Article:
In this context, “categorical data” is defined as data which is represented by or consists of symbols rather than numeric values. Categorical data are things like DNA sequences, consumer purchase patterns, observed sequences of commands issued by a computer user, and other information that is not inherently numerical, or cannot naturally be mapped to numerical values.
Some categorical data could be represented in different numerical ways, in order that the researcher could take advantage of the techniques available to process numerical sequences. We will explore one such representation in Section 10, as a categorical data extension to the sequence matching algorithm under study.
The “match” part of sequencematching indicates that we are trying to identify things that are alike. The fact that we are talking about matching, as opposed to mining, means that we are not talking about discovering entirely new patterns or rules. Rather, we are taking an existing piece of data, and comparing it to a pattern which already has been established. It is implied therefore that there is going to be some specific input data sequence or sequences provided as well as some specific predefined sequences, or, templates.
In order to resolve whether two sequences are similar to each other or not, there must be some notion of what it means to be different. If the sequences are abstracted to be thought of as objects in an Ndimensional Euclidean space, we can define difference by saying that the further two objects are from each other in this abstract space, the less they have in common, or, the more different they are. If similarities bring the objects closer together, then two identical objects, or sequences, would occupy the same location in this space.
Thinking of similarity as proximity implies the need for a measurement of distance between objects. That is exactly how we will proceed to conceptualize difference and sameness of sequences. Similarity will be judged by measuring the distance between sequences. For example, two identical sequences would occupy the same location in our abstract space, and therefore the distance between the two would be zero.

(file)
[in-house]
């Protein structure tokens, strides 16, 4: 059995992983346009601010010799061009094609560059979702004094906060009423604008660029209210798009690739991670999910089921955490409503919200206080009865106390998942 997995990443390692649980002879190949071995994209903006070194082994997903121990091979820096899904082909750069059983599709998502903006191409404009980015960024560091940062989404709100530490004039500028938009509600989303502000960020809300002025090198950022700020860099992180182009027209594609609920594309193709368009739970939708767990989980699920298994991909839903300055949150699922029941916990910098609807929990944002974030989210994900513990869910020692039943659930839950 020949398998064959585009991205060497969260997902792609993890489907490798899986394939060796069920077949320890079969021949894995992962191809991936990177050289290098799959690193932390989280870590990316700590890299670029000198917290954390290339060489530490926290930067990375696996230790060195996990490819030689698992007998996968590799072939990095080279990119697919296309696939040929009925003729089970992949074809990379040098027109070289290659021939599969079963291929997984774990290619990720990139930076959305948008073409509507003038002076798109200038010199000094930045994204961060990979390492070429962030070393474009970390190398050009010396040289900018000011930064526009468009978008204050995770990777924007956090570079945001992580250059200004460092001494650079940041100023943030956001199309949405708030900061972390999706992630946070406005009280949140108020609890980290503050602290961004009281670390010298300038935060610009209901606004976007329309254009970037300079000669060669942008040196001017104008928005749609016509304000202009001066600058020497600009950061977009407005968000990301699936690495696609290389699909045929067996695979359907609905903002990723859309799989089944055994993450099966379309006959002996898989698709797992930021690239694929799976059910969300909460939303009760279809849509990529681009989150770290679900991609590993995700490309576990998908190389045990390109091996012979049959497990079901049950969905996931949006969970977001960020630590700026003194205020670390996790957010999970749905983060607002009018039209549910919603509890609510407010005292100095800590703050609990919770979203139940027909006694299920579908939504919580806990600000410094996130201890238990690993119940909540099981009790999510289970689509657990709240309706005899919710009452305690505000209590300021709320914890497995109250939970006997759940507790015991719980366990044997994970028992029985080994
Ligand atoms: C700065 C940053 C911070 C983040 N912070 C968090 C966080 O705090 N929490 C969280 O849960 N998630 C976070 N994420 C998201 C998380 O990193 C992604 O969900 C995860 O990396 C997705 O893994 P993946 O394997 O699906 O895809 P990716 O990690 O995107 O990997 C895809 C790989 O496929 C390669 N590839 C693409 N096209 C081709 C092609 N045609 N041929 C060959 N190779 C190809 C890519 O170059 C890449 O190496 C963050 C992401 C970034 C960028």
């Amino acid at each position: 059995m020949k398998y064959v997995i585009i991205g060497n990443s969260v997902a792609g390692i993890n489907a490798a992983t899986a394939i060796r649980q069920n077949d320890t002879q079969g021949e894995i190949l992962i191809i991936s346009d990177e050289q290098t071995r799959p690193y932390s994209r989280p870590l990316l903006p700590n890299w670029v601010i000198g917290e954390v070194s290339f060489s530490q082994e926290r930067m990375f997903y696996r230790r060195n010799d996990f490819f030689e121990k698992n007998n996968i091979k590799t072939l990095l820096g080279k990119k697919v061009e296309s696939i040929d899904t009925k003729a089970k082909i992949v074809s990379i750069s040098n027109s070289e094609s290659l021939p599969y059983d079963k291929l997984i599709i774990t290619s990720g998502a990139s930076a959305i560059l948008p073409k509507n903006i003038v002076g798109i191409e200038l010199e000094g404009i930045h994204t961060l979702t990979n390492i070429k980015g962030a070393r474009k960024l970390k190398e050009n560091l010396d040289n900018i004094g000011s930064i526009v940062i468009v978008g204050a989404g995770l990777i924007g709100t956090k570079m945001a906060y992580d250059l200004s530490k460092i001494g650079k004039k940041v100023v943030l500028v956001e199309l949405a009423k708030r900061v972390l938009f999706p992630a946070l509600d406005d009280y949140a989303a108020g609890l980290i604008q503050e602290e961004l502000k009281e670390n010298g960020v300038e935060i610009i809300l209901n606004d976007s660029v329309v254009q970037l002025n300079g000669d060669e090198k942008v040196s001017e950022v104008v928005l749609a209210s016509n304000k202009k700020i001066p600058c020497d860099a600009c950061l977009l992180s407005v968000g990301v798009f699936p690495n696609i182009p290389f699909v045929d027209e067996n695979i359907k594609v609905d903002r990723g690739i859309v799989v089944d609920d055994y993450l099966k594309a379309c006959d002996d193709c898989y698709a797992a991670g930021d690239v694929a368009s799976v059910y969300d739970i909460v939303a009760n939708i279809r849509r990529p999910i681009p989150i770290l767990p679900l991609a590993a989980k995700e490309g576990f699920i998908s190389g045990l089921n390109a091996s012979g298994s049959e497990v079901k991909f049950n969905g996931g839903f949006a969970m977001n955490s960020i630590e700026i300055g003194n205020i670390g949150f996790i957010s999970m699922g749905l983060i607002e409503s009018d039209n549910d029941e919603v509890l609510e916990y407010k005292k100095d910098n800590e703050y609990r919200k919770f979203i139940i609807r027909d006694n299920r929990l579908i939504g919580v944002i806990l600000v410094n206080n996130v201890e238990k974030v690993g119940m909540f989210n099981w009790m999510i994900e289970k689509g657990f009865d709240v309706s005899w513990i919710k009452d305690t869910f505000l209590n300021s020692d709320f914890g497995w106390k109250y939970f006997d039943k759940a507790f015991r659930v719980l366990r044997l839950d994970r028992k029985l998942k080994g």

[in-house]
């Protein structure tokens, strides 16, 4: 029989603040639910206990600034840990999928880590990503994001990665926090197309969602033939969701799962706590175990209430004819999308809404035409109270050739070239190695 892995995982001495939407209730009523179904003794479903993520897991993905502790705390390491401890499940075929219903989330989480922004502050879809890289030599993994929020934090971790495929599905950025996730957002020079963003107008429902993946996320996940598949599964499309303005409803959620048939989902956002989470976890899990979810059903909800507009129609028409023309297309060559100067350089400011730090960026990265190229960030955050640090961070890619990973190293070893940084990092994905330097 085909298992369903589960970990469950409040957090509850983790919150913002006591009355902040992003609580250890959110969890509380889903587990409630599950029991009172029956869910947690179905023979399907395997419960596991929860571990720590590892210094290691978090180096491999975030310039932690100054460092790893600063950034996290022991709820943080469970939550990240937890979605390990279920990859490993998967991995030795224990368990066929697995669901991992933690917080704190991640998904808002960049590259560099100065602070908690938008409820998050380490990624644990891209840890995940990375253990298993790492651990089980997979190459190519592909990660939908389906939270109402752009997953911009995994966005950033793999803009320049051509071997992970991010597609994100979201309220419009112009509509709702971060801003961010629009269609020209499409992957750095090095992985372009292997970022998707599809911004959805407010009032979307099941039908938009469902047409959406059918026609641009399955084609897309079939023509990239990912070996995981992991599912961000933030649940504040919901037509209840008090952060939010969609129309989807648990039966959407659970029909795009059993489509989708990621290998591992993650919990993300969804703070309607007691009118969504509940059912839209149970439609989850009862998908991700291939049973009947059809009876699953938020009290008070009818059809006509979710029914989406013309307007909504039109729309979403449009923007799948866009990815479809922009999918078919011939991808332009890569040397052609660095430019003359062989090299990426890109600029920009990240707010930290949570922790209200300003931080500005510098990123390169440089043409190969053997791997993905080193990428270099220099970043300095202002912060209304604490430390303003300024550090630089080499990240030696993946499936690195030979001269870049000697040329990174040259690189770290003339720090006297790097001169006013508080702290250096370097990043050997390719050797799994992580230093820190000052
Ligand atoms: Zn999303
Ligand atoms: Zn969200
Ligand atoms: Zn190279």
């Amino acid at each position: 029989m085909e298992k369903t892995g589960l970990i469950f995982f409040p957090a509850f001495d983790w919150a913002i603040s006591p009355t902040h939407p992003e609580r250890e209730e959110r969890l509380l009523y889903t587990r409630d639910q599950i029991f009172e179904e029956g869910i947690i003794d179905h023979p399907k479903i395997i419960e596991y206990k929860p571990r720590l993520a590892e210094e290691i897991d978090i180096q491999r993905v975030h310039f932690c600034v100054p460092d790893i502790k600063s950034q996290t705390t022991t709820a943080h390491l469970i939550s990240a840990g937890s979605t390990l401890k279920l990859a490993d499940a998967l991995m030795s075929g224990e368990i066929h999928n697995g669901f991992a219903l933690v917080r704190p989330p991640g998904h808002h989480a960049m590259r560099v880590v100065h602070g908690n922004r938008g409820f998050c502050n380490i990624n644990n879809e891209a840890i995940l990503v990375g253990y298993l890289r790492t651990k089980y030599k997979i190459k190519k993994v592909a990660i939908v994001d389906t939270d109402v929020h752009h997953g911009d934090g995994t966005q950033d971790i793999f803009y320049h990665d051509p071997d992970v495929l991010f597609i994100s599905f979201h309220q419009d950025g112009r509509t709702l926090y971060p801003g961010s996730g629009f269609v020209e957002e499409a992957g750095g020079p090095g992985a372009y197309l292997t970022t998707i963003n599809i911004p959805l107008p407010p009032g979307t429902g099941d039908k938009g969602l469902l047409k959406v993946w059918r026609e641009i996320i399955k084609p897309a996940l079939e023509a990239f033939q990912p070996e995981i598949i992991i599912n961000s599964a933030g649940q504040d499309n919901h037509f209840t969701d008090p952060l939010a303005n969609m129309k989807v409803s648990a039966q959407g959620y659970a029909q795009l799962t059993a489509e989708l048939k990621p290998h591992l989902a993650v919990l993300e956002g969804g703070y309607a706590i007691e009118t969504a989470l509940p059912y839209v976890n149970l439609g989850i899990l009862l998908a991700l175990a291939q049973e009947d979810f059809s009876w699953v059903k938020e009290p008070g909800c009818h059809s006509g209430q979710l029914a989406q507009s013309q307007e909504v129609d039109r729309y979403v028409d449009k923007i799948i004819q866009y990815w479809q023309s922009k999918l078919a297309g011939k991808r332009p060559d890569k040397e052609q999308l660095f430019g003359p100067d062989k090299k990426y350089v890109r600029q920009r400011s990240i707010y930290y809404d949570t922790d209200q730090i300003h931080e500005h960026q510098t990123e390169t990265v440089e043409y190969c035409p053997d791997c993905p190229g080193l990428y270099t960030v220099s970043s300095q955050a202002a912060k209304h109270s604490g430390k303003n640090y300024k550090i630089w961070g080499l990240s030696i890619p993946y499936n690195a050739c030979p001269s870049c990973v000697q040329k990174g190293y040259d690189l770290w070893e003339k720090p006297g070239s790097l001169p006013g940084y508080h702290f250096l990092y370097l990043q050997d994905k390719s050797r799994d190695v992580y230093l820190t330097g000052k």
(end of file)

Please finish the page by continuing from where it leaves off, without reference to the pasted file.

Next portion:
The goal of the sequence matching algorithms we consider here is to measure the distances between sequences and find those pairs of sequences between which the distances are smallest, or are within a given margin, in order to identify positive matches or best matches between an input signal and a predefined template. The smallest distance would equate to the best match, but there are many different ways in which that distance could be measured. Sequence matching algorithms answer one of the following questions: “What pattern is this signal most like?” or “Which signals are like this pattern?”
How the distance between two sequences should be measured depends not only on the type of data being analyzed, but also on what information the observer is really looking for.
For a discussion of different types of distance, see section 8.1.
(Faloutsos, Agrawal, Swami, 1993)
This algorithm uses an indexing method to perform faster similarity queries with time series data. The method makes use of the feature extraction capability of the Discrete Fourier Transform (DFT). The DFT is used to map time series data into the frequency domain.
The algorithm makes the assumption that for most real world sequences that would be queried this way, most of the energy of the sequences are expressed in their first few frequencies, which are used as the index, and that the higher (noisier) frequencies are less relevant. They state that for much time sequence data of interest, there are a few frequencies with high amplitudes, therefore if we index only on the first few frequencies, we will have few false positives, or supposed matches that are not actually matches.
The energy E(_{}) of a sequence _{} is defined as the sum of the energies at every point in the sequence:
_{} _{}
_{}
Parseval’s Theorem allows the translation between the time domain and the frequency domain, stating that the Euclidean distance of series is preserved in such a translation. Parseval’s Theorem gives us that the energy of a sequence in the time domain is the same as its energy in the frequency domain. This relationship between domains is expressed by the following equation.
If _{} is the Discrete Fourier Transform of the sequence_{}, n is sequence length, t is time, and f is frequency, Parseval’s Theorem gives us:
_{}
Equation 5‑2
The numerical transform is used to extract features (strong frequencies) of sequences. These most significant features are used as indices representing the sequences. This has two major benefits. Indices are smaller to store than the original sequences, and it is faster to calculate distance between indices. It is noted that distance calculations based on a truncated list of extracted features leads to false positives. False positives are therefore removed in a postprocessing step by rerunning the distance test using the entire sequence rather than truncated list. The square root of the sum of squared differences is the proposed distance function between two sequences. The algorithm description specifies that the postprocessing step is done in the time domain, but because of Parseval’s Theorem, this can actually be done in either the time domain or the frequency domain. It will be theoretically faster in the time domain because the results of the DFT are complex numbers, whereas the time domain values are real.